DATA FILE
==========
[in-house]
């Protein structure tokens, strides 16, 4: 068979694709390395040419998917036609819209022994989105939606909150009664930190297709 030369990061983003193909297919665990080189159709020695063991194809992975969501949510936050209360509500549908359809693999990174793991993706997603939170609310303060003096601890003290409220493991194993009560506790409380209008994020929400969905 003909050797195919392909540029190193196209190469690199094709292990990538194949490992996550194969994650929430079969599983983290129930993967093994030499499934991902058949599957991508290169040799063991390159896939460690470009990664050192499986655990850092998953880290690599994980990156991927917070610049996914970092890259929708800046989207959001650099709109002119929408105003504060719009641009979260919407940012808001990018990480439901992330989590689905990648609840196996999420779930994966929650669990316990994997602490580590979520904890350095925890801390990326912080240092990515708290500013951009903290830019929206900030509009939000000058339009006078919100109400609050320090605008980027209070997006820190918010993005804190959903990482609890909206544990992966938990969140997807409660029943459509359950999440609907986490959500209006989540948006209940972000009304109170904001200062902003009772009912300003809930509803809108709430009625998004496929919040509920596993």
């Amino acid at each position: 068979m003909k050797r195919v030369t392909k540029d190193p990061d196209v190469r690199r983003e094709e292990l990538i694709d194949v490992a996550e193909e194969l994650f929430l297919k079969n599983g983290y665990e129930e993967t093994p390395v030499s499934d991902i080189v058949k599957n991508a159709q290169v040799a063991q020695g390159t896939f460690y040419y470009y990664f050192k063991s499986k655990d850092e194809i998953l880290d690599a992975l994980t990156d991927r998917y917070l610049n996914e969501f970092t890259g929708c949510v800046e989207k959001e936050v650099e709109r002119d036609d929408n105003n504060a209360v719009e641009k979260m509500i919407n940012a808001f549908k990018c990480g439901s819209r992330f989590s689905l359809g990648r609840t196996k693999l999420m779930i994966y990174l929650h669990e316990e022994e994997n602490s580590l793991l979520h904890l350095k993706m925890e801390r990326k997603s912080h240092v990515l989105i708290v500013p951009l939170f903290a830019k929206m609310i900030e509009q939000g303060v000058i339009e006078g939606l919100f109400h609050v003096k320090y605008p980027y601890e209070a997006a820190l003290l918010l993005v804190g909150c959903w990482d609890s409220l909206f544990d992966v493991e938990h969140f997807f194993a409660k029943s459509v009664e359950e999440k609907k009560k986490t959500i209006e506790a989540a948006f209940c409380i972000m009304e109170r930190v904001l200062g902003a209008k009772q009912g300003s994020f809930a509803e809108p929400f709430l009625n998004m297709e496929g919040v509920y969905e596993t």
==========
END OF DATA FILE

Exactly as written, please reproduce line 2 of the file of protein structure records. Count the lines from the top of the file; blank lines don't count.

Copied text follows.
């Protein structure tokens, strides 16, 4: 068979694709390395040419998917036609819209022994989105939606909150009664930190297709 030369990061983003193909297919665990080189159709020695063991194809992975969501949510936050209360509500549908359809693999990174793991993706997603939170609310303060003096601890003290409220493991194993009560506790409380209008994020929400969905 003909050797195919392909540029190193196209190469690199094709292990990538194949490992996550194969994650929430079969599983983290129930993967093994030499499934991902058949599957991508290169040799063991390159896939460690470009990664050192499986655990850092998953880290690599994980990156991927917070610049996914970092890259929708800046989207959001650099709109002119929408105003504060719009641009979260919407940012808001990018990480439901992330989590689905990648609840196996999420779930994966929650669990316990994997602490580590979520904890350095925890801390990326912080240092990515708290500013951009903290830019929206900030509009939000000058339009006078919100109400609050320090605008980027209070997006820190918010993005804190959903990482609890909206544990992966938990969140997807409660029943459509359950999440609907986490959500209006989540948006209940972000009304109170904001200062902003009772009912300003809930509803809108709430009625998004496929919040509920596993």